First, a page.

And while I have your attention:  You may remember the rave review I posted yesterday for Tiffany Schmidt's upcoming Send Me A Sign.  Well, it turns out that not only is Tiffany a pretty fantastic author, she's also a pretty fantastic person.  During the month of September, she's making donations to two charities in memory of a former student.  For every person who sends her proof of a pre-order, she'll donate $1 to The Sunshine Kids and The Dear Jack Foundation.  You can read more here, and pre-orders are available from the Doylestown Bookshop (where they will be signed!  That's where mine is coming from!) as well as Amazon, Barnes and Noble, and Indie Bound.  If you're thinking about buying a copy anyway, do it today and support some great organizations!

*Stay tuned for that next week!

**So far: hosted a party for the season 7 premiere of Doctor Who, thrown myself into a pub trivia team, and attended a board game night.  Clearly "going for it" is working for me.

Sunday, September 16, 2012

Sunday Sunshine: Whatever Will Be, Will Be Edition

I've decide to take a more laid-back approach to my now-completely-insane reading goal this week, and make peace with the two books I've read this week.  They were both really good, so be sure to check out my reviews below! 

Other good things this week:
  • I've spent a lot of time beta-reading a book I'm really into.
  • I picked up a new TV show (Awkward.) which was good because it helped pass the time while I...
  •  Did ALL THE DISHES.  That is not that much of an exaggeration, as all our dishes needed a wash before they were put away, and all I have left is a sink full of cutlery. 
  • I have also helped our trivia team defend its title (we joined the team last week, which was the third week in a row they won; this week made a streak of four and I discovered how amped up I get by competition). 
  • The Bills are actually playing decent football today!   So that's fun to watch, and it's been distracting me from my book more than last week, which...was not fun to watch at all.
  • And tonight--when, granted, I could be trying to up my book numbers--I'll be having an early birthday celebration with my mother-in-law's delicious pasta fagioli and homemade bread. 
So if I don't make that 150 book goal?  It's ok.  I've got good stuff going on.
And, like I said, I have two pretty great books to tell you about.  (And I know I will be starting next week's Sunday post with another, as I'm currently 46% of the way through Time Between Us and I can tell that even though I'm already really into it, it's just heating up.)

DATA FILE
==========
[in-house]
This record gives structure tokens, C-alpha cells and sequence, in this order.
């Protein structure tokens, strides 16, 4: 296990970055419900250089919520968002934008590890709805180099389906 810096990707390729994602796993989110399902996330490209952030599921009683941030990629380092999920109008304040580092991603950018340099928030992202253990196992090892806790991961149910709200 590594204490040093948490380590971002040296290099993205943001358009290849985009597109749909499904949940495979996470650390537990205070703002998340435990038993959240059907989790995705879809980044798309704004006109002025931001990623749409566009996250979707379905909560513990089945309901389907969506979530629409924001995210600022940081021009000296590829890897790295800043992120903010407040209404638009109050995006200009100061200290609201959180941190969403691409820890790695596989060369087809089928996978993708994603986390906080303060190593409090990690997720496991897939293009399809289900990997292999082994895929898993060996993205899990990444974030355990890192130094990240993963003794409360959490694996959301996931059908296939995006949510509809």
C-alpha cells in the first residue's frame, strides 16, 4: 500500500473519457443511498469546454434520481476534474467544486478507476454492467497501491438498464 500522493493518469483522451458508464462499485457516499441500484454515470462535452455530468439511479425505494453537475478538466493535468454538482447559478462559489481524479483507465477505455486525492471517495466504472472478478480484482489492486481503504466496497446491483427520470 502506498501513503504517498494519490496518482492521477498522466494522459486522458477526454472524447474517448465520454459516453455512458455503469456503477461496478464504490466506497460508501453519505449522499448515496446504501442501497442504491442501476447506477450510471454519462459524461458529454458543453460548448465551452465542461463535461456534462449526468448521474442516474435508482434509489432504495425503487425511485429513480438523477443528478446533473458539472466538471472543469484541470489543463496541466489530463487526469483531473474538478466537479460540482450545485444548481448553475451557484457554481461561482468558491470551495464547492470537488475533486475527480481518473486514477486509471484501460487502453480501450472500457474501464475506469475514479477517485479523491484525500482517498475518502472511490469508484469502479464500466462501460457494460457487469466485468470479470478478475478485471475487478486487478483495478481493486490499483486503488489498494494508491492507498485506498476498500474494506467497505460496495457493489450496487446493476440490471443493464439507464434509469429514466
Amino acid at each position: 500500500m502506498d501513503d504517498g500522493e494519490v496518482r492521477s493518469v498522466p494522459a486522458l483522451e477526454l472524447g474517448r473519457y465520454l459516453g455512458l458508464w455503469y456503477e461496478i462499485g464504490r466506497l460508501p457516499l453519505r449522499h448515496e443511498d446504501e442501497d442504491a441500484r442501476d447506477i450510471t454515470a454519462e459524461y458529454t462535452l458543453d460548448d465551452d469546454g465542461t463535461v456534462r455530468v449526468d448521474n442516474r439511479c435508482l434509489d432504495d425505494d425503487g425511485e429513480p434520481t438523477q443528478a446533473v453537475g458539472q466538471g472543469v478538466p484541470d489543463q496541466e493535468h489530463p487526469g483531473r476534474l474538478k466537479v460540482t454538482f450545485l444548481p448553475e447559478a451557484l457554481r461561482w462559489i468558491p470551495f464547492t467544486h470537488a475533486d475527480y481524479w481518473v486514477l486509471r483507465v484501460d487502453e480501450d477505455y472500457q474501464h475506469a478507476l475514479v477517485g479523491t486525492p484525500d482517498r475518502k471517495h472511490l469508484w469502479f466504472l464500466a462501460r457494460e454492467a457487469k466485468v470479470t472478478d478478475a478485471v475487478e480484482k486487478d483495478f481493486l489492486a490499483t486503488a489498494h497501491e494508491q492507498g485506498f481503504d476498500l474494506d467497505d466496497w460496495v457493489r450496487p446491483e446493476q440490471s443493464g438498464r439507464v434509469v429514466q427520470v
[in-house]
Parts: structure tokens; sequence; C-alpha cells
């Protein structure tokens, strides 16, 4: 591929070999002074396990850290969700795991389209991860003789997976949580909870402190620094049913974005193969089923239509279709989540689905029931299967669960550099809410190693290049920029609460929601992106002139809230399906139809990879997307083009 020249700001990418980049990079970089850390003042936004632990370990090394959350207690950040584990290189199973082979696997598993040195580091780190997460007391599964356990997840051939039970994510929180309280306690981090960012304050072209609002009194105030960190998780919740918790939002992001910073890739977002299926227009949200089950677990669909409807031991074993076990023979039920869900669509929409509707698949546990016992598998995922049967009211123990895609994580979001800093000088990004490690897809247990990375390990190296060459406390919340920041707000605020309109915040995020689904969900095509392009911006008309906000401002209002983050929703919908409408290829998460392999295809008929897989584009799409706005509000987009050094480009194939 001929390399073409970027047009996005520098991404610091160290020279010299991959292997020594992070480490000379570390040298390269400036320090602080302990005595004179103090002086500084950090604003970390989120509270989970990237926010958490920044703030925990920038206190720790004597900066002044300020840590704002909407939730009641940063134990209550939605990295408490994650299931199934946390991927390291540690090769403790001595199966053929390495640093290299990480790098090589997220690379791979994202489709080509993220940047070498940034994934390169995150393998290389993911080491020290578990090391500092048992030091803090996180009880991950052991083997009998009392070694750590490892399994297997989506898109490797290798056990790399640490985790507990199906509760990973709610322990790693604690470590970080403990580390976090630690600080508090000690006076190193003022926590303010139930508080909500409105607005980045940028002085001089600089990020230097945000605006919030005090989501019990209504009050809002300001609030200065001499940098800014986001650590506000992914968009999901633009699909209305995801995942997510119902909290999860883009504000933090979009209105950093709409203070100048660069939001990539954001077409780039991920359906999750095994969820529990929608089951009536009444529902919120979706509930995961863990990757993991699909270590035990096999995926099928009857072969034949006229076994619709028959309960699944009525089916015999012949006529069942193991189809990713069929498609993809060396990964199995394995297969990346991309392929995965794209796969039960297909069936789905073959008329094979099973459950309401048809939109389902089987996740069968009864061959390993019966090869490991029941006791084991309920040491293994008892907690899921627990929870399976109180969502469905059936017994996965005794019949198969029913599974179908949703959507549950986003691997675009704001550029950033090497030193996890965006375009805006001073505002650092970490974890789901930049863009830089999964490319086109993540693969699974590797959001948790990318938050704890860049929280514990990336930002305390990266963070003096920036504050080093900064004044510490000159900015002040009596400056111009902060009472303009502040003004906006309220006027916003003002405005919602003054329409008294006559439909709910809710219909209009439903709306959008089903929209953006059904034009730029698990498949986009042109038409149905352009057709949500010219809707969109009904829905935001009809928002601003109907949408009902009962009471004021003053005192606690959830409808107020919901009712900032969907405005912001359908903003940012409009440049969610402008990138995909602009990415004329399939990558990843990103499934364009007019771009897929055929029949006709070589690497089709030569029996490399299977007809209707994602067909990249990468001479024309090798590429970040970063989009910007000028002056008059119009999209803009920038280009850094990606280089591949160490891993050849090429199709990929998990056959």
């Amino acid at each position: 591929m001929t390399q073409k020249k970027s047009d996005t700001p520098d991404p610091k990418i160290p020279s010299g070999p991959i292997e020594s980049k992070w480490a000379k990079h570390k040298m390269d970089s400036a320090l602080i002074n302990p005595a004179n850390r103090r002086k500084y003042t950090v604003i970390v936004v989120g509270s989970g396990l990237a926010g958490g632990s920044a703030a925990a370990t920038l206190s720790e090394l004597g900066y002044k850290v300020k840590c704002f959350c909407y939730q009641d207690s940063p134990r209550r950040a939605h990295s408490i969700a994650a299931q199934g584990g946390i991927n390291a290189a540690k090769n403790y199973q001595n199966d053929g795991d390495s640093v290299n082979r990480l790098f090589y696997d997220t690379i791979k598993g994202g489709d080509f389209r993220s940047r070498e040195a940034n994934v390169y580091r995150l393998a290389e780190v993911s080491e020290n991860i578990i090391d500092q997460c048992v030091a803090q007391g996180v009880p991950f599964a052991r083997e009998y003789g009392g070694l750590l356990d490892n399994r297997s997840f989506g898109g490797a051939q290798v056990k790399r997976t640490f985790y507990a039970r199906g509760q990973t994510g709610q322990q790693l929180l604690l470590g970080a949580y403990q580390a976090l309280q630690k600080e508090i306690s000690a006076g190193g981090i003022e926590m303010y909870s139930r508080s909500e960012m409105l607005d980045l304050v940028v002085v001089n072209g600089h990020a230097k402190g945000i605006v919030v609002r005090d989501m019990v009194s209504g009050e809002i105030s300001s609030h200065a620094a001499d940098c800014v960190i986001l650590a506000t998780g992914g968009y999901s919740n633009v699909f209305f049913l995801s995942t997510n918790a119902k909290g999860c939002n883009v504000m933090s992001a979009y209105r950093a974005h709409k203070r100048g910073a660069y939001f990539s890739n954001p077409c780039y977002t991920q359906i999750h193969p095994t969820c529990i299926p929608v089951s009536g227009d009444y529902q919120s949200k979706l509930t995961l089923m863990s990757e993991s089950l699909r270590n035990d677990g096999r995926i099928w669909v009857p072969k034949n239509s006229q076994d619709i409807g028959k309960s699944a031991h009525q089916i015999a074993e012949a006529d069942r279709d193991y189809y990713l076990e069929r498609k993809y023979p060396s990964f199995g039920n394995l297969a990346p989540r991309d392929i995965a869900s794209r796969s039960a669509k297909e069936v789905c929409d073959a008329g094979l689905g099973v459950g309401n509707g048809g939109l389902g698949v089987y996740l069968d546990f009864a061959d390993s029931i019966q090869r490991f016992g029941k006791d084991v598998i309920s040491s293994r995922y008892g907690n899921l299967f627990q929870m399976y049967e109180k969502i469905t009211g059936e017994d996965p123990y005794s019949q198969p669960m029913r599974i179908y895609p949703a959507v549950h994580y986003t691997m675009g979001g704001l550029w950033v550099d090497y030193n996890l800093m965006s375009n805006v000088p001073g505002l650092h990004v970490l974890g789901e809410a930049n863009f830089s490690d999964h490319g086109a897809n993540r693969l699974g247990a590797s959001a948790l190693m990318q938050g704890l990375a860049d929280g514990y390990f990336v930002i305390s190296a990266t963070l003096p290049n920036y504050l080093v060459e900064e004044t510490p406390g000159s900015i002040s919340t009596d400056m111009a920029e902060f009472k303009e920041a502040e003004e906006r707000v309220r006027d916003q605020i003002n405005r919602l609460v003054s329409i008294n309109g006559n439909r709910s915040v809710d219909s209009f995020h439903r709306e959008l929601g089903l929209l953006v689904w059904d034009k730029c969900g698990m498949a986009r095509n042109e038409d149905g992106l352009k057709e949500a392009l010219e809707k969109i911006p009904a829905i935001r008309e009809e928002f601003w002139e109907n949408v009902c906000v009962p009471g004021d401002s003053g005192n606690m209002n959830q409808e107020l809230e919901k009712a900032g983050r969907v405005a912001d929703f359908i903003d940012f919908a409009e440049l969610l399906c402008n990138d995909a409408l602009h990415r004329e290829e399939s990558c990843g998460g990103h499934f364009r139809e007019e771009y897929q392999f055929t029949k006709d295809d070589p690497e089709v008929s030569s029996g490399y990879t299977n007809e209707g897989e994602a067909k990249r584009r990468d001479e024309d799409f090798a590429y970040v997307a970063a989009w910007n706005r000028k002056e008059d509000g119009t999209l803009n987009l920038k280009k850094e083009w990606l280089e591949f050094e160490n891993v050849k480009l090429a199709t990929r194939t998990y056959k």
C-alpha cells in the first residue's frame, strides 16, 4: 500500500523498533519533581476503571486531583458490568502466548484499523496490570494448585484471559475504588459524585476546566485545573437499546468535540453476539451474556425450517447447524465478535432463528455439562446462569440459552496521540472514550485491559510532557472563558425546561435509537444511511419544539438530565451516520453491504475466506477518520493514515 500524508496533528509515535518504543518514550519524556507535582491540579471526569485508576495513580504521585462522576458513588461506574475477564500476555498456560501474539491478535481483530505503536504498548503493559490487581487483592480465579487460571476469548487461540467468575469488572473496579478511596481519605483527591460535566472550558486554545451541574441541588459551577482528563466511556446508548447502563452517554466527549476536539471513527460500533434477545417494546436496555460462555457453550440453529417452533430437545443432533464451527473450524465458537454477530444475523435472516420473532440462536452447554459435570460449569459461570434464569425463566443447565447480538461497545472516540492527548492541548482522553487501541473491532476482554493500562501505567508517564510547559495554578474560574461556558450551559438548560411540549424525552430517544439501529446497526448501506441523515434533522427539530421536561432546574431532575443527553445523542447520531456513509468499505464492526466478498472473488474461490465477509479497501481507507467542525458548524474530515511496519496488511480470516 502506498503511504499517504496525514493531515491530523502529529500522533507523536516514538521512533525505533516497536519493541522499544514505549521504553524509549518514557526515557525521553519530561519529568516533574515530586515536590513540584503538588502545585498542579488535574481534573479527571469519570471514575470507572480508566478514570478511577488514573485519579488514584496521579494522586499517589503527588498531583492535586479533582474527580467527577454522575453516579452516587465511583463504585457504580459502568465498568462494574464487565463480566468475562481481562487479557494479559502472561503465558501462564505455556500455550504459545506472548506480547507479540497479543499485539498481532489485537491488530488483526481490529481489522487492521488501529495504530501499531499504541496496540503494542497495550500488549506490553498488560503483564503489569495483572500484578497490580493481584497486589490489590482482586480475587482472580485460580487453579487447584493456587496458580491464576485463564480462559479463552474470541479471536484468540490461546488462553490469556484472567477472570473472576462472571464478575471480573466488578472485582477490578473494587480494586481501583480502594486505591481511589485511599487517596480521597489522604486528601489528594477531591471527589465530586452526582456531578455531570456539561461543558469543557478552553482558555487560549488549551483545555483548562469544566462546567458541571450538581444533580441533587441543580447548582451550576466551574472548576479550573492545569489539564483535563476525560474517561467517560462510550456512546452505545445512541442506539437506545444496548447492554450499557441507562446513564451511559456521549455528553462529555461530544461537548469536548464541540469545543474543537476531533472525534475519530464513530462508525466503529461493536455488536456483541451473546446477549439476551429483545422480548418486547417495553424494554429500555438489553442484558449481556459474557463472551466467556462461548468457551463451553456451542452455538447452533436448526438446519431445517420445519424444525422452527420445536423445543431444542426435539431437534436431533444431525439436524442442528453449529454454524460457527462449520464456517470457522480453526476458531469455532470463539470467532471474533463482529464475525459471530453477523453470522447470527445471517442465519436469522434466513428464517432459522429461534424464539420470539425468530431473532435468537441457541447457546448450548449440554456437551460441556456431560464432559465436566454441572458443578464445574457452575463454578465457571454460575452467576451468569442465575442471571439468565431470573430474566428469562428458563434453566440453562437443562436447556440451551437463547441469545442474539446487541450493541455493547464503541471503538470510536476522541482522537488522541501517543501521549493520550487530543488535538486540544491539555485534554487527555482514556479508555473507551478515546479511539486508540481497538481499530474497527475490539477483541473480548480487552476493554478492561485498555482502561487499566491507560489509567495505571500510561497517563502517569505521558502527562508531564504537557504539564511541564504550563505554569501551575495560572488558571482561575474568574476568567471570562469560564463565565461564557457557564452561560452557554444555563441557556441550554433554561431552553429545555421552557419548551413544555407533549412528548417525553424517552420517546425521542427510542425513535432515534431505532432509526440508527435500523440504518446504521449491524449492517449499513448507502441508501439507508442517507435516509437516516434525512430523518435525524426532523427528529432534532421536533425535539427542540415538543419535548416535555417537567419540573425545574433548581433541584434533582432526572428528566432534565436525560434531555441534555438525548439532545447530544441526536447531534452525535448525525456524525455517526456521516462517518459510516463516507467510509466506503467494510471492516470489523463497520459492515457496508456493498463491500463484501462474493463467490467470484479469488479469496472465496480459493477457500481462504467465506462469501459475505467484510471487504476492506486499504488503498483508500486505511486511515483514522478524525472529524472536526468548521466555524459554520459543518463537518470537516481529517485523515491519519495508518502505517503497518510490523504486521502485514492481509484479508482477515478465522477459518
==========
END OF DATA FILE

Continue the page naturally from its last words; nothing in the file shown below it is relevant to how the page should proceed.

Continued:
What I Read This Week: 

 SkinnySkinny by Donna Cooner
My rating: 4 of 5 stars

What if the voice inside your head--you know, the one that tells you you're not good enough, not pretty enough, not skinny enough--was so loud and determined that it felt like another person was actually living inside your head? That's the way it is for Ever Davies (or, as Skinny would call her, The Fat Girl.) Skinny is Ever's name for that voice; Ever imagines her as a wacked out version of Tinkerbell. It took very little explanation for me to understand exactly who and what Skinny was, and I imagine many readers will feel the same way. The book follows Ever as she chooses to have gastric bypass surgery and throughout her recovery and dramatic weight loss. It takes more than shedding pounds to get rid of Skinny, though, and I found Ever's story really compelling and powerful.

It was interesting to me to read this so close on the heels of reading Butter by Erin Jade Lange. Both protagonists are not just obese but also see the world in dramatically distorted ways. Both encounter the sudden attention of the popular kids, and both have to decide how they feel about that attention. And both Ever and Butter have musical talents but have resisted public performances because of their size. Despite these similarities, though, these books read very differently and could be a fantastic pairing for lit circles or book clubs within the same classroom, because they present similar issues through the eyes of two distinctive, vivid protagonists. Ever's ultimate discoveries about Skinny and what Skinny has done to her feel heartbreakingly real and familiar, and will make you look twice at anyone in your life who is hard to be around. Donna Cooner has created a character who is at once deeply frustrating and deeply sympathetic.

I received a free advance e-copy of this book in exchange for an honest review.

Send Me a SignSend Me a Sign by Tiffany Schmidt
My rating: 5 of 5 stars

Let's acknowledge, first things first, that Send Me A Sign is a novel with cancer in it. But it is not a Cancer Novel. It is a novel about a Person with cancer, not a person with CANCER. So those of you who, like me, grew up morbidly fascinated by novels with titles like Time to Die My Love Who Is Dying or Mommy Don't Go And Die Because It Is My Turn To Die Too Young: this is not the kind of book you think it is.